Daniel Meyers, our chief executive officer, is also chairman of our board of directors. Our board of directors, upon the recommendation of our nominating and corporate governance committee, determined that having the same individual hold both positions is in the best interests of the Company and our stockholders and consistent with good corporate governance for the following reasons:

 

   

Our chief executive officer is the director most familiar with our business, strategy and industry, and is thus best positioned to focus our board of directors on the key issues facing the Company and executing strategic priorities;

 

   

A single chairman and chief executive officer provides strong and consistent leadership for First Marblehead, without risking overlap or conflict of roles;

 

   

Oversight of the Company is the responsibility of our board of directors as a whole, and this responsibility can be properly discharged without an independent chairman;

 

   

The combined role of chairman and chief executive officer, together with an independent lead director having the duties described below, fosters clear accountability and effective decision–making while providing the appropriate balance between strategy development and independent oversight of management; and

 

   

Our lead director can provide similar benefits to those associated with an independent chairman.

Our board of directors, upon the recommendation of our nominating and corporate governance committee, has appointed Dort A. Cameron III as lead director. Mr. Cameron is an independent director within the meaning of NYSE rules. His duties as lead director include the following:

 

   

Chairing meetings of the non-management directors in executive session;

 

   

Consulting with our chairman and chief executive officer on matters relating to corporate strategy, governance and our board of directors’ performance;

 

   

Facilitating communications between other members of our board of directors and our chairman and chief executive officer;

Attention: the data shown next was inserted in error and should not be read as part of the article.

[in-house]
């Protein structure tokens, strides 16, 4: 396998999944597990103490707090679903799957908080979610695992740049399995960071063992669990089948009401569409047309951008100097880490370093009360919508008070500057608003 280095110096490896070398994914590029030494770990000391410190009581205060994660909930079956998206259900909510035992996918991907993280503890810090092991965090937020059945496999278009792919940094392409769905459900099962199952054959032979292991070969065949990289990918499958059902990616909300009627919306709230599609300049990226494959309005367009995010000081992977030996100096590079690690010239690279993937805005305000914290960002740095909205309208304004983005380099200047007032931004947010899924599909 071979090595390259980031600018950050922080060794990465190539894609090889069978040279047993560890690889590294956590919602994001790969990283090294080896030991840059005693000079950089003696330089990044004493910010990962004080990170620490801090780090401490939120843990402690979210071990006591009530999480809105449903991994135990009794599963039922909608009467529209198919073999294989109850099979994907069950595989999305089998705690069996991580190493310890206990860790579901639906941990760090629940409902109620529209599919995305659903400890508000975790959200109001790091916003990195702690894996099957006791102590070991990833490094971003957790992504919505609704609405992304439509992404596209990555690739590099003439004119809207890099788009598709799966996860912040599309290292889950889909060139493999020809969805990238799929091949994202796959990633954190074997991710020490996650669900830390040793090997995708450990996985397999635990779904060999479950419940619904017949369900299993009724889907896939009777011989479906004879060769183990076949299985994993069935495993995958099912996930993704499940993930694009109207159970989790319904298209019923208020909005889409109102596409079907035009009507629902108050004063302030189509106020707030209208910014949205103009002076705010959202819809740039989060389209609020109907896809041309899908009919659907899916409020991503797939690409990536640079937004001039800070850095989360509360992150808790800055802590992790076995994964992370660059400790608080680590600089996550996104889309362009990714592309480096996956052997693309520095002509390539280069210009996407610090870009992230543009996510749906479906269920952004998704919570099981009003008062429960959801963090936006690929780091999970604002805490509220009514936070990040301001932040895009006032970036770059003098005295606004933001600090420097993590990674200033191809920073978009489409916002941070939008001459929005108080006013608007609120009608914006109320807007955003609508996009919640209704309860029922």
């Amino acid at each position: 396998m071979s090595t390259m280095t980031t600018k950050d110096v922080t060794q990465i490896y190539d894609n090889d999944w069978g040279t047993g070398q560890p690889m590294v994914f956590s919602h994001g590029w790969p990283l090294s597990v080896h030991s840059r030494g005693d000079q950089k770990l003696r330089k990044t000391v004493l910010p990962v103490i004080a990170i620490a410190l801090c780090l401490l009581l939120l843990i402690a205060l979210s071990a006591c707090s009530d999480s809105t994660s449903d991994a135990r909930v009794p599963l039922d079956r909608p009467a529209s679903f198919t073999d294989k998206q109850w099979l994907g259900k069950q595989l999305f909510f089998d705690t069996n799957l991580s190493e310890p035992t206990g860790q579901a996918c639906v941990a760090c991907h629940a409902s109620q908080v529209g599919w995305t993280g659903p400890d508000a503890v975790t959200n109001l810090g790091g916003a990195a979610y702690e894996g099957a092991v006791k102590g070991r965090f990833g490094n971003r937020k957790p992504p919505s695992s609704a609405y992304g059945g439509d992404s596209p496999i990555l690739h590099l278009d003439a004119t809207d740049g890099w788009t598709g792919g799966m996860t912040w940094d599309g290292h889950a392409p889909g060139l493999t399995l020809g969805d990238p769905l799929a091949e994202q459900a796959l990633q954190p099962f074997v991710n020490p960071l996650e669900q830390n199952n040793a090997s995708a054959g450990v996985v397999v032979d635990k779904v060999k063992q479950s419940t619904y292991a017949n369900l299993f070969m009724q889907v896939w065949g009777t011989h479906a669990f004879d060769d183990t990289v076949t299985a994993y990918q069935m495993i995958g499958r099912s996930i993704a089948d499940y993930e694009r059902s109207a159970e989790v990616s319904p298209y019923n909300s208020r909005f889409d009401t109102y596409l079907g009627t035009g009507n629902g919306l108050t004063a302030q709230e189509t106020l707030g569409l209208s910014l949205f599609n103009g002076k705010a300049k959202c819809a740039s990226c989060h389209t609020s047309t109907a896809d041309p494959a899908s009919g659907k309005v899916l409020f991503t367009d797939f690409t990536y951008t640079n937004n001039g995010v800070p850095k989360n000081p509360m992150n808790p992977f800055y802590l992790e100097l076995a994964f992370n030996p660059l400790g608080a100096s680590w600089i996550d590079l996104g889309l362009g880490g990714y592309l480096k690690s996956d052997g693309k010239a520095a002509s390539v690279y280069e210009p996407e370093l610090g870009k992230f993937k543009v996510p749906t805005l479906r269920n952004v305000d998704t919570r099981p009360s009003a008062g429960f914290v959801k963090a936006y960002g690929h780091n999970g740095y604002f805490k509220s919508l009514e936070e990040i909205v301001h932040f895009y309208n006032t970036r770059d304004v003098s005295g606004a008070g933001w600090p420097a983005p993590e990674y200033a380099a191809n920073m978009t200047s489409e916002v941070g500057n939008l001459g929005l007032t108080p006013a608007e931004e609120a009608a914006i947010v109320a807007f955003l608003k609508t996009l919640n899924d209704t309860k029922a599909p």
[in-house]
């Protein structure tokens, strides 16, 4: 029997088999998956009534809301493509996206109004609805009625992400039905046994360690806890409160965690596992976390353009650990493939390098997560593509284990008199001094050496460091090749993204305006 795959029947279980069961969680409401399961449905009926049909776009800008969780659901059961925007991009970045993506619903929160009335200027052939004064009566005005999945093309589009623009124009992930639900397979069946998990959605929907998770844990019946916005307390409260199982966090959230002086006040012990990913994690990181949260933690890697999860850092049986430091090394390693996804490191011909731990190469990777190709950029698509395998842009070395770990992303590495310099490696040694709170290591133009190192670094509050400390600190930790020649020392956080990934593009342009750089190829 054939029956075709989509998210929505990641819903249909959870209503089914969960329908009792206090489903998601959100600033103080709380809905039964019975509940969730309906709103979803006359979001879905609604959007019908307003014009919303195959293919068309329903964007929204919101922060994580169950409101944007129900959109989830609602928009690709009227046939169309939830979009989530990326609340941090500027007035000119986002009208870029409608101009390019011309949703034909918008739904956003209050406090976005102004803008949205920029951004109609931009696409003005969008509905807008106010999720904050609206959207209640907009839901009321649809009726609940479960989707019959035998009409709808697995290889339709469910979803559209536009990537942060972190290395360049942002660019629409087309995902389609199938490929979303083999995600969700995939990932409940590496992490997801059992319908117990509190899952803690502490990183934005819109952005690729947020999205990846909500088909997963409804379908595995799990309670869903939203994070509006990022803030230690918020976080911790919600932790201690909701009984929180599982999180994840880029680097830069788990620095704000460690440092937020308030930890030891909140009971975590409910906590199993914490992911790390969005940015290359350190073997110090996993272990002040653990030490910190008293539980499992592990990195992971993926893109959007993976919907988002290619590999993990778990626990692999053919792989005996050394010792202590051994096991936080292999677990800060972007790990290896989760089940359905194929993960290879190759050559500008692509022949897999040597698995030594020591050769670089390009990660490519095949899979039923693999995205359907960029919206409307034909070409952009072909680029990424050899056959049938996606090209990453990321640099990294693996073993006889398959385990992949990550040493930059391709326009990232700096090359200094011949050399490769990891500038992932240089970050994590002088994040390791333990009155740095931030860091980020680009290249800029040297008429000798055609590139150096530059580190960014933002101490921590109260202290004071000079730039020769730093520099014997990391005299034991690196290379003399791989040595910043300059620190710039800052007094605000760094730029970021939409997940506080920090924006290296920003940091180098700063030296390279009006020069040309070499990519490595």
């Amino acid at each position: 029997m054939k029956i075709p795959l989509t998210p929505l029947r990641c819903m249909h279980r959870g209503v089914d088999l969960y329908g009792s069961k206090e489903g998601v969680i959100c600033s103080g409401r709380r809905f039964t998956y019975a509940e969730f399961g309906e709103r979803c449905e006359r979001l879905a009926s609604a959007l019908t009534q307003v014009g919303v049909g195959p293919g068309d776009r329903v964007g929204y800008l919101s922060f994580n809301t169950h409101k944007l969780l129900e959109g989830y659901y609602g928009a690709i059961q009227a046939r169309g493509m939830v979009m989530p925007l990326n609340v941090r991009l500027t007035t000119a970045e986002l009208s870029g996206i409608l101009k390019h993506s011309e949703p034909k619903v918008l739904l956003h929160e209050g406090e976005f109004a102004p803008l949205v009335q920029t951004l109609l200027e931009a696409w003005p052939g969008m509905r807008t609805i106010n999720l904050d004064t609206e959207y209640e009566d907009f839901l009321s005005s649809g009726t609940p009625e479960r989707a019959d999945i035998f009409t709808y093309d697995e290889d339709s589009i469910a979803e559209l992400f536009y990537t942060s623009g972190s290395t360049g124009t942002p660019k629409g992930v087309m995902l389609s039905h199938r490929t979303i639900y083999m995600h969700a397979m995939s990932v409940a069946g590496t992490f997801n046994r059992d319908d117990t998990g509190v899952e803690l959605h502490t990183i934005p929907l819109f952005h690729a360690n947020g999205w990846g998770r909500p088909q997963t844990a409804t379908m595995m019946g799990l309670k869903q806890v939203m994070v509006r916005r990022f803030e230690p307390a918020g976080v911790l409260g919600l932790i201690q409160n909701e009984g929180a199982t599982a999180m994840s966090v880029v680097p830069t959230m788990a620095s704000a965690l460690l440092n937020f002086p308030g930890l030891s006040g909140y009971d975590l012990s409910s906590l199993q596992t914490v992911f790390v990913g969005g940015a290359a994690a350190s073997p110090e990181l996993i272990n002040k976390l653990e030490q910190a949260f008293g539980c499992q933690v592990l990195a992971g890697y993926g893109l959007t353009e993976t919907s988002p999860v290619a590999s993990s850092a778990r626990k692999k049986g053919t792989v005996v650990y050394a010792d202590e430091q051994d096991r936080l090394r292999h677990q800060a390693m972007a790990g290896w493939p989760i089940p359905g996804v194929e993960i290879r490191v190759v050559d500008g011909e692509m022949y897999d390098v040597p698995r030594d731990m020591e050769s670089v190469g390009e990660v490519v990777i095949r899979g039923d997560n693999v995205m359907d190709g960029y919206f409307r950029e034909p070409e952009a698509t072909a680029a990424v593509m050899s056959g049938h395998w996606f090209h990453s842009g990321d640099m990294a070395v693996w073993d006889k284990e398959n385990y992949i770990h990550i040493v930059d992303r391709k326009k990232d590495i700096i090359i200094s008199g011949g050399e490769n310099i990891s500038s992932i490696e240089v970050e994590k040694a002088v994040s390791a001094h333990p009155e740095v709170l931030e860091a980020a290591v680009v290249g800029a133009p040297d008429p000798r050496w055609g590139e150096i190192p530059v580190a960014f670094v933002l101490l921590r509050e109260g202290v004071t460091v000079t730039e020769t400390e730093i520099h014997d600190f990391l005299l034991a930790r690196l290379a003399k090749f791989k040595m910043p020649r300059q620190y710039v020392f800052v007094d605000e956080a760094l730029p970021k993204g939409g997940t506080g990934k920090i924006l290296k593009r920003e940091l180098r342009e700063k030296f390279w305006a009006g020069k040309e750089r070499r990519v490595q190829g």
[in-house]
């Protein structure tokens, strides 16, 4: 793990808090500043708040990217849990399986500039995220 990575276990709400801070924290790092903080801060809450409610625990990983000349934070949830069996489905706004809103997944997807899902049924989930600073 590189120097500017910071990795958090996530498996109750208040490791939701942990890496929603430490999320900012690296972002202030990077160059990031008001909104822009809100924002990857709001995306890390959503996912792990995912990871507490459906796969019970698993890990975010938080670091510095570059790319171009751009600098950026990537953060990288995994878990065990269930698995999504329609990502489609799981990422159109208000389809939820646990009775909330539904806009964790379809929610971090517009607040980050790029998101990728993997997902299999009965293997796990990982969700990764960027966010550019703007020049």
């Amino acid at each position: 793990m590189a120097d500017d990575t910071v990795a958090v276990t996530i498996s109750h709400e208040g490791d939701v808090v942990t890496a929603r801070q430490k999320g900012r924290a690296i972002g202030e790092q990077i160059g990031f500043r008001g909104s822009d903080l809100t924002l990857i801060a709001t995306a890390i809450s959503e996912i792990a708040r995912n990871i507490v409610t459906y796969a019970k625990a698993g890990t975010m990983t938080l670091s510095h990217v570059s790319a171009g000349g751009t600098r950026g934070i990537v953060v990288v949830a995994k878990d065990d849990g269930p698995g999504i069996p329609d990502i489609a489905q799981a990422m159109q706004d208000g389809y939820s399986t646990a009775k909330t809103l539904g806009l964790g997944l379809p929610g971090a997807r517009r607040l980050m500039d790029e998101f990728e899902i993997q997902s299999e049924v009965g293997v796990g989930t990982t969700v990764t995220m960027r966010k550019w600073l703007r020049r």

Working with our chairman and chief executive officer in the preparation of agendas for board of directors’ meetings and in determining the need for special meetings of our board of directors;

 

   

Reviewing and, if appropriate, recommending action to be taken with respect to written communications from stockholders submitted to our board of directors; and

 

   

Meeting with any director who is not adequately performing his or her duties as a member of our board of directors or any committee.

Board Independence

Under the rules of the NYSE, a director will only qualify as “independent” if our board of directors affirmatively determines that he or she has no material relationship with us, either directly or as a partner, stockholder or officer of an organization that has a relationship with us. Our board of directors has established guidelines to assist it in determining whether a director has a material relationship with us. Under these guidelines, a director is not considered to have a material relationship with us if he or she is independent under Section 303A.02(b) of the NYSE Listed Company Manual, even if he or she:

 

   

Is an executive officer of another company which is indebted to First Marblehead, or to which First Marblehead is indebted, unless the total amount of either company’s indebtedness to the other is more than 1% of the total consolidated assets of the company at which he or she serves as an executive officer; or